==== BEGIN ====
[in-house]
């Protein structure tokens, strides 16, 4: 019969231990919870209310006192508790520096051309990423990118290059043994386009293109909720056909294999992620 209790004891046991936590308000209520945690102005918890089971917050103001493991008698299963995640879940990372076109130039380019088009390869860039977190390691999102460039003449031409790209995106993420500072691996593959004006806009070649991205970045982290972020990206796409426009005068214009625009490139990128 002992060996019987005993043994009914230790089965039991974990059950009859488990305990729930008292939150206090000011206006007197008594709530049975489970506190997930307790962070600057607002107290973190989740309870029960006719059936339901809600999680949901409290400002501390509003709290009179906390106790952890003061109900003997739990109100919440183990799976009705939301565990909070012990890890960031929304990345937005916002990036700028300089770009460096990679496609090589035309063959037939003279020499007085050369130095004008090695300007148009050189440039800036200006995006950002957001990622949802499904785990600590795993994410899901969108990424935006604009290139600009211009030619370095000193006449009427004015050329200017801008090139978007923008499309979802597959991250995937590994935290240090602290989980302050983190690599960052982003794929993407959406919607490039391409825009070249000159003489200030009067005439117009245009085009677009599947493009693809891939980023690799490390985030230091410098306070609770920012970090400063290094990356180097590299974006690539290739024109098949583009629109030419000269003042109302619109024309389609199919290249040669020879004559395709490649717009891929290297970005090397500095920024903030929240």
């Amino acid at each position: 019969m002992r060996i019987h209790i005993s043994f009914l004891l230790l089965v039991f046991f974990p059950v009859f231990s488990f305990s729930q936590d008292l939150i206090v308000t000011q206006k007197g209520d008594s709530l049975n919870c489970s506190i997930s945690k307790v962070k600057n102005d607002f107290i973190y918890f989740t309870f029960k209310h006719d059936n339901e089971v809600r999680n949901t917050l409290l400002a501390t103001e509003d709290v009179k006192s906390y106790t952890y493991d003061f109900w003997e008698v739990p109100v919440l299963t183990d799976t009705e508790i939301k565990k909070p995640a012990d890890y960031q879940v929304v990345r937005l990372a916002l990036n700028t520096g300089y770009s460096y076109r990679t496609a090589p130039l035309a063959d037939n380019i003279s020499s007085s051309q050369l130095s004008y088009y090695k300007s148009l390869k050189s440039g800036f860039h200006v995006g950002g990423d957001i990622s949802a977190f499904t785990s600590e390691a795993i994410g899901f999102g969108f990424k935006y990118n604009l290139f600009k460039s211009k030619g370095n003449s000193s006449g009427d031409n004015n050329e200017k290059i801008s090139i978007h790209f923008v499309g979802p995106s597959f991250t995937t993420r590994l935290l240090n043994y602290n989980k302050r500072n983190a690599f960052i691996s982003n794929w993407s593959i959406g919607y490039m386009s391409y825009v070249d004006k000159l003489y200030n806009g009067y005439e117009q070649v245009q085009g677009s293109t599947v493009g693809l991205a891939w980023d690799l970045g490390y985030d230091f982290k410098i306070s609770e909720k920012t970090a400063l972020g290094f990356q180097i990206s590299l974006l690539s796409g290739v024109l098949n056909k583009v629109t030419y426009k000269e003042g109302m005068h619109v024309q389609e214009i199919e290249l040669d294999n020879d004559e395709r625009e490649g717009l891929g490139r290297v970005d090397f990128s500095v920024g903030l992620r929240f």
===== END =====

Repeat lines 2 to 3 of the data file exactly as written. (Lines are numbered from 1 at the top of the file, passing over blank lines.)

């Protein structure tokens, strides 16, 4: 019969231990919870209310006192508790520096051309990423990118290059043994386009293109909720056909294999992620 209790004891046991936590308000209520945690102005918890089971917050103001493991008698299963995640879940990372076109130039380019088009390869860039977190390691999102460039003449031409790209995106993420500072691996593959004006806009070649991205970045982290972020990206796409426009005068214009625009490139990128 002992060996019987005993043994009914230790089965039991974990059950009859488990305990729930008292939150206090000011206006007197008594709530049975489970506190997930307790962070600057607002107290973190989740309870029960006719059936339901809600999680949901409290400002501390509003709290009179906390106790952890003061109900003997739990109100919440183990799976009705939301565990909070012990890890960031929304990345937005916002990036700028300089770009460096990679496609090589035309063959037939003279020499007085050369130095004008090695300007148009050189440039800036200006995006950002957001990622949802499904785990600590795993994410899901969108990424935006604009290139600009211009030619370095000193006449009427004015050329200017801008090139978007923008499309979802597959991250995937590994935290240090602290989980302050983190690599960052982003794929993407959406919607490039391409825009070249000159003489200030009067005439117009245009085009677009599947493009693809891939980023690799490390985030230091410098306070609770920012970090400063290094990356180097590299974006690539290739024109098949583009629109030419000269003042109302619109024309389609199919290249040669020879004559395709490649717009891929290297970005090397500095920024903030929240």
């Amino acid at each position: 019969m002992r060996i019987h209790i005993s043994f009914l004891l230790l089965v039991f046991f974990p059950v009859f231990s488990f305990s729930q936590d008292l939150i206090v308000t000011q206006k007197g209520d008594s709530l049975n919870c489970s506190i997930s945690k307790v962070k600057n102005d607002f107290i973190y918890f989740t309870f029960k209310h006719d059936n339901e089971v809600r999680n949901t917050l409290l400002a501390t103001e509003d709290v009179k006192s906390y106790t952890y493991d003061f109900w003997e008698v739990p109100v919440l299963t183990d799976t009705e508790i939301k565990k909070p995640a012990d890890y960031q879940v929304v990345r937005l990372a916002l990036n700028t520096g300089y770009s460096y076109r990679t496609a090589p130039l035309a063959d037939n380019i003279s020499s007085s051309q050369l130095s004008y088009y090695k300007s148009l390869k050189s440039g800036f860039h200006v995006g950002g990423d957001i990622s949802a977190f499904t785990s600590e390691a795993i994410g899901f999102g969108f990424k935006y990118n604009l290139f600009k460039s211009k030619g370095n003449s000193s006449g009427d031409n004015n050329e200017k290059i801008s090139i978007h790209f923008v499309g979802p995106s597959f991250t995937t993420r590994l935290l240090n043994y602290n989980k302050r500072n983190a690599f960052i691996s982003n794929w993407s593959i959406g919607y490039m386009s391409y825009v070249d004006k000159l003489y200030n806009g009067y005439e117009q070649v245009q085009g677009s293109t599947v493009g693809l991205a891939w980023d690799l970045g490390y985030d230091f982290k410098i306070s609770e909720k920012t970090a400063l972020g290094f990356q180097i990206s590299l974006l690539s796409g290739v024109l098949n056909k583009v629109t030419y426009k000269e003042g109302m005068h619109v024309q389609e214009i199919e290249l040669d294999n020879d004559e395709r625009e490649g717009l891929g490139r290297v970005d090397f990128s500095v920024g903030l992620r929240f």